Typically we would gather around 750 pounds of food in the through way in our church building during the month of September. Obviously we can’t do that in the same way we have before, but we do want to do our part to feed the hungry. So we are doing a digital food drive through the Care & Share food bank. We’ve set a goal to raise $2,000.00 which exceeds the value of our typical 750 pound food donation. Please consider a small donation towards this. Imagine purchasing a few boxes of mac & cheese, or several cans of soup and give that amount.
You can give directly to Care and Share through our fundraiser, by clicking here. Or you can you send a check to First Lutheran marked for the food drive, and we’ll make sure it gets contributed. Thank you!
By Michaela Eskew
September 14 – December 14 2020
Podcast uploaded by Tuesday morning
In this time of Pandemic, I couldn’t think of a more relatable text than the Book of Acts. Join me this Fall, as we put ourselves into the shoes of the First Apostles. Let us remind ourselves of our humble beginnings in the Early Church. Let us walk alongside Peter and Paul as they bring the Gospel to the world. And finally, let us learn from the disciples who began their ministry cowering behind locked doors only to be called by Jesus Christ to continue his ministry and to heal and proclaim their witness to a broken world. This Bible Study will be in the form of a 30-minute podcast, uploaded weekly to our website. This way you can read alongside me and challenge yourself with my commentary and questions whenever is convenient for you!
You can find the podcast on our website here:
Scroll down and look for the red section. Or you can click on this direct link that will take you to this weeks upload:
Don’t forget to share with friends and family that might also be interested!
At the beginning of each year, we recognize our 6th graders as they transition from elementary Sunday School into Middle School Youth Group. To help prepare them for the affirmation of faith they partake in Confirmation we equip them with new study bibles which they receive on the first Sunday of the new school year during 9:15 am worship.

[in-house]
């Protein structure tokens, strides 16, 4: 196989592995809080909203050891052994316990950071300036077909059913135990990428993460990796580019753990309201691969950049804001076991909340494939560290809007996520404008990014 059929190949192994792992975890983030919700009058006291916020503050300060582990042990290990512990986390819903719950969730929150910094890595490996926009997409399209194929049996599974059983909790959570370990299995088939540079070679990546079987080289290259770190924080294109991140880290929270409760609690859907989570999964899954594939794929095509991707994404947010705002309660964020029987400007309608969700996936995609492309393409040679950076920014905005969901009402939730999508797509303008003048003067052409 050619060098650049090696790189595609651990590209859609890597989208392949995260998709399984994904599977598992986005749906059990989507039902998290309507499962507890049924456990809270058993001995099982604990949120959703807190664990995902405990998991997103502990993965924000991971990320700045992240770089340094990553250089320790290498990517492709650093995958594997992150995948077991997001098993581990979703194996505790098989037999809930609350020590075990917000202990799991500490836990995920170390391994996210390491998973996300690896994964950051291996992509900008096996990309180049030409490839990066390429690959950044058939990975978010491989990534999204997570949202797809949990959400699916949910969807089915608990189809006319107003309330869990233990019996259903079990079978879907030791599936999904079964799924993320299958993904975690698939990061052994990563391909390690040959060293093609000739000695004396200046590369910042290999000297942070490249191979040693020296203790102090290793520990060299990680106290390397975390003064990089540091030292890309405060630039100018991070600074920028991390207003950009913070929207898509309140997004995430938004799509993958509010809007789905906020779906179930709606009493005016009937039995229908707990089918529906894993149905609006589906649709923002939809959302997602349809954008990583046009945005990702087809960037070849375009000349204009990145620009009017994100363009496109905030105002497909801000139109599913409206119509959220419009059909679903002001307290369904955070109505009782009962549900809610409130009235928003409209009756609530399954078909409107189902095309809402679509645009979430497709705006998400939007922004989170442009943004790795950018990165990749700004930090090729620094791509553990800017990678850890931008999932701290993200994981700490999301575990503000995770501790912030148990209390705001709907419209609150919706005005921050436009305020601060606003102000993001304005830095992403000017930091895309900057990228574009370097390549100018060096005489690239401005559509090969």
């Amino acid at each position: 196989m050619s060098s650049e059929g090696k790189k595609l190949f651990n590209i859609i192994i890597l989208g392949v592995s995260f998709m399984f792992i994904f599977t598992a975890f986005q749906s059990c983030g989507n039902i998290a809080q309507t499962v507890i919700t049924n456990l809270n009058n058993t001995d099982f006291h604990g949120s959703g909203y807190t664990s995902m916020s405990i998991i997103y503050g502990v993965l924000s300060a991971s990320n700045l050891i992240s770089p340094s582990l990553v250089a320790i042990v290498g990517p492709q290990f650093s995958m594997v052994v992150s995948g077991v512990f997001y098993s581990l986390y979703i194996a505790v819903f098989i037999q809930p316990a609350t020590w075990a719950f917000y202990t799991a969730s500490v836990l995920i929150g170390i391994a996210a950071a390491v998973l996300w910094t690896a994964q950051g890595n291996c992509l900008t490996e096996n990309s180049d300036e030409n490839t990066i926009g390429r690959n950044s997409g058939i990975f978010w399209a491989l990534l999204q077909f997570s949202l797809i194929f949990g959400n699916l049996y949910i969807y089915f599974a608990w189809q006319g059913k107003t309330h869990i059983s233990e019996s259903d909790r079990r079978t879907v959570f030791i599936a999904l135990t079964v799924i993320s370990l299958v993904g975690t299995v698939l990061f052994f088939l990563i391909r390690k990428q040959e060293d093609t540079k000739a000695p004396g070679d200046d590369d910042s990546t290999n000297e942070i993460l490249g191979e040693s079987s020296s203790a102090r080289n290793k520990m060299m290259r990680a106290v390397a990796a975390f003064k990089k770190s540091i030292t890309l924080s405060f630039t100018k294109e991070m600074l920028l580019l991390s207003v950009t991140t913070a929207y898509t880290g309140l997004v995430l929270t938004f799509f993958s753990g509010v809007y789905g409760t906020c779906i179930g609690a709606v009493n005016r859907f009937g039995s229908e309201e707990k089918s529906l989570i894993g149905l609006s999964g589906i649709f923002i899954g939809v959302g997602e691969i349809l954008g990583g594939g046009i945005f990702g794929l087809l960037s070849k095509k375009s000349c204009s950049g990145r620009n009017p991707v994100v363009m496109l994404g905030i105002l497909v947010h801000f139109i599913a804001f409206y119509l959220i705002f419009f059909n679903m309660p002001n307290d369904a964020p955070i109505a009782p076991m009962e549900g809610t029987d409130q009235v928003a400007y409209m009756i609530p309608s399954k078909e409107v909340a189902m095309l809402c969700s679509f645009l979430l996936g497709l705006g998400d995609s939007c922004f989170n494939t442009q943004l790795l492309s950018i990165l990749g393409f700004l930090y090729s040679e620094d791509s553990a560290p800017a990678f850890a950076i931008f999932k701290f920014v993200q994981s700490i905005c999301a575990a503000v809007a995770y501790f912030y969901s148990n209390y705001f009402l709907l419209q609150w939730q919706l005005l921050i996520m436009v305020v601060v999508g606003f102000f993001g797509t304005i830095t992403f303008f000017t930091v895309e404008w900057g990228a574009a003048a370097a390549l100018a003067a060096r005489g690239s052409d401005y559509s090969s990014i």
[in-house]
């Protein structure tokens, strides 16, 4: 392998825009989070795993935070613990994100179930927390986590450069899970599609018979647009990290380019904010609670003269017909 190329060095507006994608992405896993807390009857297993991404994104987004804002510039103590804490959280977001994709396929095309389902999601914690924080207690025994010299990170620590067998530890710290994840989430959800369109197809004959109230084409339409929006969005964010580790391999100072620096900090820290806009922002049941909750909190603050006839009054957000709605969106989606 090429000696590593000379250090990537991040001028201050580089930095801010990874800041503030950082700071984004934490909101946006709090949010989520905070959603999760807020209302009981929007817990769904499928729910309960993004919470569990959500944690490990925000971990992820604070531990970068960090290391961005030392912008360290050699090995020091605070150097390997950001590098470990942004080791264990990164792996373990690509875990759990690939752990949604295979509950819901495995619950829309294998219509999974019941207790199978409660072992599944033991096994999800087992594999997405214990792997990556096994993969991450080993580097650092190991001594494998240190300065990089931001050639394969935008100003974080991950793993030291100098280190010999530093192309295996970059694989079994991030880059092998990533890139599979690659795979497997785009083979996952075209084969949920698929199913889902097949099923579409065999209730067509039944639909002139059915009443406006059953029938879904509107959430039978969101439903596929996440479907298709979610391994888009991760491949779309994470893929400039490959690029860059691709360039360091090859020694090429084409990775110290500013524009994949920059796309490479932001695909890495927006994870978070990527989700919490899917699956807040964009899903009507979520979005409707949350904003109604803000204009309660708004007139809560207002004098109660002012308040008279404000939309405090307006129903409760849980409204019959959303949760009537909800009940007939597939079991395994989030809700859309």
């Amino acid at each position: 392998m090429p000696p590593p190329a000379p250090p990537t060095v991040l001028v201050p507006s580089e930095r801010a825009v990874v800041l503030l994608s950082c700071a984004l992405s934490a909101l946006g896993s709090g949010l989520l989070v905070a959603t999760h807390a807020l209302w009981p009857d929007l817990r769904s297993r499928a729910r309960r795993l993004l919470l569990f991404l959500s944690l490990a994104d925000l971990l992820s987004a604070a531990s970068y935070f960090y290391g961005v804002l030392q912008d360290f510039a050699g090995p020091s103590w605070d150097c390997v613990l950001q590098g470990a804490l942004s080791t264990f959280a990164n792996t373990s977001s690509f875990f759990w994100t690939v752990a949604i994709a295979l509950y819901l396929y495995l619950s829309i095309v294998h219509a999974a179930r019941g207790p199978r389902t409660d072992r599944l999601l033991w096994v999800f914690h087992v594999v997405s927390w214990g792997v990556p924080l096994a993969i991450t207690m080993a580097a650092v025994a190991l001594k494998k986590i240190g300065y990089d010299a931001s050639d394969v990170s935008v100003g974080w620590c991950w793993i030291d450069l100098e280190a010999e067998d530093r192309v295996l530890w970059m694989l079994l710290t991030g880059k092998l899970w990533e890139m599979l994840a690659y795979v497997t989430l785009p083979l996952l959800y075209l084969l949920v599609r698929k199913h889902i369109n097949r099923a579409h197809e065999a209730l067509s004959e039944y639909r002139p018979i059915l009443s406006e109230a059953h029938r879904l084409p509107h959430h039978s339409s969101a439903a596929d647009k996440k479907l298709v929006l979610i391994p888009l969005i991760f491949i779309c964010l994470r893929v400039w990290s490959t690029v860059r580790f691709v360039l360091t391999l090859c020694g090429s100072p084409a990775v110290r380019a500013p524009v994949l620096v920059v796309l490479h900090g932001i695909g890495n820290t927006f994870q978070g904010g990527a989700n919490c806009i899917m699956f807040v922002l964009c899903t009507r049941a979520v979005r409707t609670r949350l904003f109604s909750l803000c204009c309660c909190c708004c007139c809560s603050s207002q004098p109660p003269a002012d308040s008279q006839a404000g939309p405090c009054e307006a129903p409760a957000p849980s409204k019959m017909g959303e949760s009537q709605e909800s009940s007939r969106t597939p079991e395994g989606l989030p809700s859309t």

Due to Covid-19, we are choosing to offer this milestone at our mid-week service on the lawn. Today, September 16th, at our 7 pm service, our 6th graders will be gifted a bible and will be specially recognized by our congregation and their families.
We will be live-streaming this service on our YouTube Channel and recordings will be sent out to families so that family members that are unable to attend can still witness this milestone moment in their youth’s life.
Please join us in celebrating these 6th graders on September 16th at 7 pm, virtually or in person! If you plan on attending in person, please let us know by clicking here.
‘Friend, I am doing you no wrong; did you not agree with me for the usual daily wage?’ – Matthew 20:13
It is no fun to feel like you have been wronged. That you didn’t get what you deserved, what you earned, what you worked so hard for. The workers in the field who had been there all day surely felt they should have received more than those who had only worked a part of the day or even just an hour. But that wasn’t the agreement, when they were brought to the field early in the morning they had already settled on what they would earn.
I sometimes wonder if it was really about the money. Were the workers ticked at the perception they were being treated unfairly, or were they even more upset by the unchecked mercy and grace offered by the landowner. Grace, mercy, forgiveness offered to those who were perceived as having not earned it, made the workers uncomfortable, they couldn’t seem to wrap their heads around the idea that “the last will be first, and the first will be last.” It is that radical generosity, grace and mercy that Jesus offers to us, and I think that we find discomfort in that because we are not always good at extending it to others. Maybe this is a good season to find the places that we are uncomfortable with the last being first and first being last and extend our grace and generosity there. God doesn’t play by our rules, God doesn’t toss aside those who haven’t earned their keep, God extends his hand in grace and mercy to the least, the lost, and the last and that can be very discomforting for us all.